Re: [xsl] Are there any free, fully-compliant XSLT/XPath 3.0 processors?

Subject: Re: [xsl] Are there any free, fully-compliant XSLT/XPath 3.0 processors?
From: Liam R E Quin <liam@xxxxxx>
Date: Mon, 28 Jan 2013 00:24:35 -0500
On Sun, 2013-01-27 at 08:23 +0000, davep wrote:

> If we have 100 people in the world using XSLT. How many
> are restricted to XSLT 1.0 for some reason.

We don't have numbers, and you have to be careful to avoid the
bridge-over-the-chasm [1] with numbers like this: there are people not
using XSLT who would not answer a survey, but who would use XSLT 2, for
example, if they could.

The most common technical restrictions I've seen are
1. XSLT in the Web browser is XSLT 1 with some "1.1" and exslt and/or
James (xt) extensions.
2. XSLT embedded in larger systems is sometimes 2.0 (e.g. IBM has some
products that embed 2.0) and sometimes 1.0, and you can't upgrade it
yourself of course.
3. XPath embedded in systems is almost always 1.0 except in an XQuery
context. E.g. MySQL supports a small subset of XPath with massive bugs,
and which is not namespace aware (the prefix is part of the element
name); Microsoft SQL Server has a subset of XQuery; Oracle has a product
with a confusingly-documented subset of XPath 2 with extensions...
4. on a Web server (a strong use case for XSLT), hosting companies often
restrict users to programs packaged for their OS (usually CentOS or
Debian GNU/Linuxb"), and often forbid Java. This means you can use
libxslt (it's in C) but not a recent Saxon. I haven't tried to see if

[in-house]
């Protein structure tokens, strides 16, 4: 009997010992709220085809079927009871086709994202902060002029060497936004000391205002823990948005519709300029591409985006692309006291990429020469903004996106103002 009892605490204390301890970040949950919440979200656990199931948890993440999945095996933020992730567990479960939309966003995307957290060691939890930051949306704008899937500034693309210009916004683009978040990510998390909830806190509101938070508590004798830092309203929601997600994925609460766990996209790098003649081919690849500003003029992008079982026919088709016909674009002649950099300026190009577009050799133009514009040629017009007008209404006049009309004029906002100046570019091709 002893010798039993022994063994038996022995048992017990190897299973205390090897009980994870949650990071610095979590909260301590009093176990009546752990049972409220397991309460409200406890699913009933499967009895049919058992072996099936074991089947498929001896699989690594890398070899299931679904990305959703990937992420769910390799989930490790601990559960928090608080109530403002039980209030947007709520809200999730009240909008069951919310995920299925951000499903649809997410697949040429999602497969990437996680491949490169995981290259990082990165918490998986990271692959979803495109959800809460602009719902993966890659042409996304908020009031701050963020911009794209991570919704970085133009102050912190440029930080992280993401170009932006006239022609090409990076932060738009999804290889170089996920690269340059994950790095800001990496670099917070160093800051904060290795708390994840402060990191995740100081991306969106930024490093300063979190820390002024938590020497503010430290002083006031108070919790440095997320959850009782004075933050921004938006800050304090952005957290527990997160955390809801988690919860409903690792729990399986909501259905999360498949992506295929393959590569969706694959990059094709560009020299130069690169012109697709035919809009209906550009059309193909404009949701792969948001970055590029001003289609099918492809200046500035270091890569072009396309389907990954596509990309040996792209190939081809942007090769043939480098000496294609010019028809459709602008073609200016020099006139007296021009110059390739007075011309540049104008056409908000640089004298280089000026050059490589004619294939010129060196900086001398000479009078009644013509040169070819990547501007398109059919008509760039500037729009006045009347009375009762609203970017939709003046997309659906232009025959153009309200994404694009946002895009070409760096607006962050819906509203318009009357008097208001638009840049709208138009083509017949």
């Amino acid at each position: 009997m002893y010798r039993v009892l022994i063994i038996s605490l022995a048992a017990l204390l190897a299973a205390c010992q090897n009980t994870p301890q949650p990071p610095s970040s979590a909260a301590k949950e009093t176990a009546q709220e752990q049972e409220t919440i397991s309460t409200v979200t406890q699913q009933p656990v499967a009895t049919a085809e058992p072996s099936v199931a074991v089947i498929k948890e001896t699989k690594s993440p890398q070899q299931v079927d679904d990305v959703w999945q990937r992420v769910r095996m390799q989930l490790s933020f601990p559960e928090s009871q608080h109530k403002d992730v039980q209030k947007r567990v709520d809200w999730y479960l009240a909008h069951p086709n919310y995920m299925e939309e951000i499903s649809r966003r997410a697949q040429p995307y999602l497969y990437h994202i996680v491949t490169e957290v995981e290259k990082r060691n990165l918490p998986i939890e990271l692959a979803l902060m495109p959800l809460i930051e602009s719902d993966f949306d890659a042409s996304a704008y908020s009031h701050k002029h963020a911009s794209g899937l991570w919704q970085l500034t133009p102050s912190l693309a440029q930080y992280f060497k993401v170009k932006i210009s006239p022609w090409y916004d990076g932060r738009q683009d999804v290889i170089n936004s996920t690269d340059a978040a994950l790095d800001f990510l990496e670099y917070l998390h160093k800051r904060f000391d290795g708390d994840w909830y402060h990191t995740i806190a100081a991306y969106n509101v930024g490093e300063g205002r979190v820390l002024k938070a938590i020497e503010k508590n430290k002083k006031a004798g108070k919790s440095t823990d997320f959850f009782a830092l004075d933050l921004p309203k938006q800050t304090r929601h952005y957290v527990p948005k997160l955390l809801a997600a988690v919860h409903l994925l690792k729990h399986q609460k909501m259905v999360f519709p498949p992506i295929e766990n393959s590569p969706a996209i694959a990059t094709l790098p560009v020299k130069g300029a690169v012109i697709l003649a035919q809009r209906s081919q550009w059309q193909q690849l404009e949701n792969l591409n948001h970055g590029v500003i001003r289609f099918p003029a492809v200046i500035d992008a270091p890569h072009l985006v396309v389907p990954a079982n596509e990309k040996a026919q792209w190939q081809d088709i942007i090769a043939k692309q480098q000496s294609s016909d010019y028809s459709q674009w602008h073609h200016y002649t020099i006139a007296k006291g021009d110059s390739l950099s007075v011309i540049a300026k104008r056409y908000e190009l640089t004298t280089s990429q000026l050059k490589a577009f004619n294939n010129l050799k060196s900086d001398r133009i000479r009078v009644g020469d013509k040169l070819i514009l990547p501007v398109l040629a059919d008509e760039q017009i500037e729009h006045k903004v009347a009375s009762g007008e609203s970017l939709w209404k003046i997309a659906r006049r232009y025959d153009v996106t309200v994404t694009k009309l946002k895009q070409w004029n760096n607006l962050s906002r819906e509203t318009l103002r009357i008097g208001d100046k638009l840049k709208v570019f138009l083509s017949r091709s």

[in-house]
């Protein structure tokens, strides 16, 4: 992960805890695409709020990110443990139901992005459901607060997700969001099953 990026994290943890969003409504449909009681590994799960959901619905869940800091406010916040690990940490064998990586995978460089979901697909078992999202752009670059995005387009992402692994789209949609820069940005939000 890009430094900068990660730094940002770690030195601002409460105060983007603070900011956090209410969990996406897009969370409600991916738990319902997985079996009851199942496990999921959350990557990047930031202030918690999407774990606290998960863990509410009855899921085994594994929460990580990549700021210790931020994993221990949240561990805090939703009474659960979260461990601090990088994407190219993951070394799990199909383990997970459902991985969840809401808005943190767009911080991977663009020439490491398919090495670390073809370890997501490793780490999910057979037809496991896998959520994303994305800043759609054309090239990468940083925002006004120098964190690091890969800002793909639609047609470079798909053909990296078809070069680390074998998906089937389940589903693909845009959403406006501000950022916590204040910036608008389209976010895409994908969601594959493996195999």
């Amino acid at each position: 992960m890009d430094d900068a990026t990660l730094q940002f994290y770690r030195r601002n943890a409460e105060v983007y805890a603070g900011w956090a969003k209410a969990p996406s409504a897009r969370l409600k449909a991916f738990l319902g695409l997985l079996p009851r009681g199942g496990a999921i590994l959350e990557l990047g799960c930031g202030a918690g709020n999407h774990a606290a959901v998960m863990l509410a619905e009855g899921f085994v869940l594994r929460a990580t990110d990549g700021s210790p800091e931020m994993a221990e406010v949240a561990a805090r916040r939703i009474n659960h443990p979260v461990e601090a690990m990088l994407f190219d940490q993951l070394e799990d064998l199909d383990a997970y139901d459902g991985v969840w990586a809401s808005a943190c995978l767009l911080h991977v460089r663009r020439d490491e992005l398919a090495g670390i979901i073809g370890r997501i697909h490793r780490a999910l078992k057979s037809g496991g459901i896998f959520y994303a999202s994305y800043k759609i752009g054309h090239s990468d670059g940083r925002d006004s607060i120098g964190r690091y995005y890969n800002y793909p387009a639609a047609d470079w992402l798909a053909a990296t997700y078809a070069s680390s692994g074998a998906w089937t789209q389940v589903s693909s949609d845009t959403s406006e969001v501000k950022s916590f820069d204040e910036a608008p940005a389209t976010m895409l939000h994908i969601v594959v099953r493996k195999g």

mono can run the dotnet Saxon.

I run across people using XPath and/or XSLT 1.0 on a daily basis because
of these. Zorba and BaseX are both helping a little, and so is the work
in Eclipse.

Every now and then a Web programmer discovers XPath in the browser,
although the lack of class() makes it trickier than it need be, and most
these days use jQuery. Extending XPath in the browser to support class
attributes better, and maybe to support pseudo-properties like focus and
hover, would make it more popular, I expect.

On the back end, adoption _is_ increasing, especially of XPath 2 and
XQuery. But it's taking a long time. I think we would actually do better
to write more function libraries, e.g. for finding the size of an image
or for calling a Web service, than doing the core language work and
leaving libraries to others, but we have only limited resources.


[1] the story goes that there were two thriving towns, one one each side
of a steep ravine with a strong river running rapidly down the middle of
it. People approached the mayor of Town A and asked for a bridge. The
mayor said, since no-one today swims across the rapids there's no demand
for a bridge. (You can continue the story at leisure...)

Liam Quin - XML Activity Lead, W3C,
Pictures from old books:
Ankh: freenode/#xml

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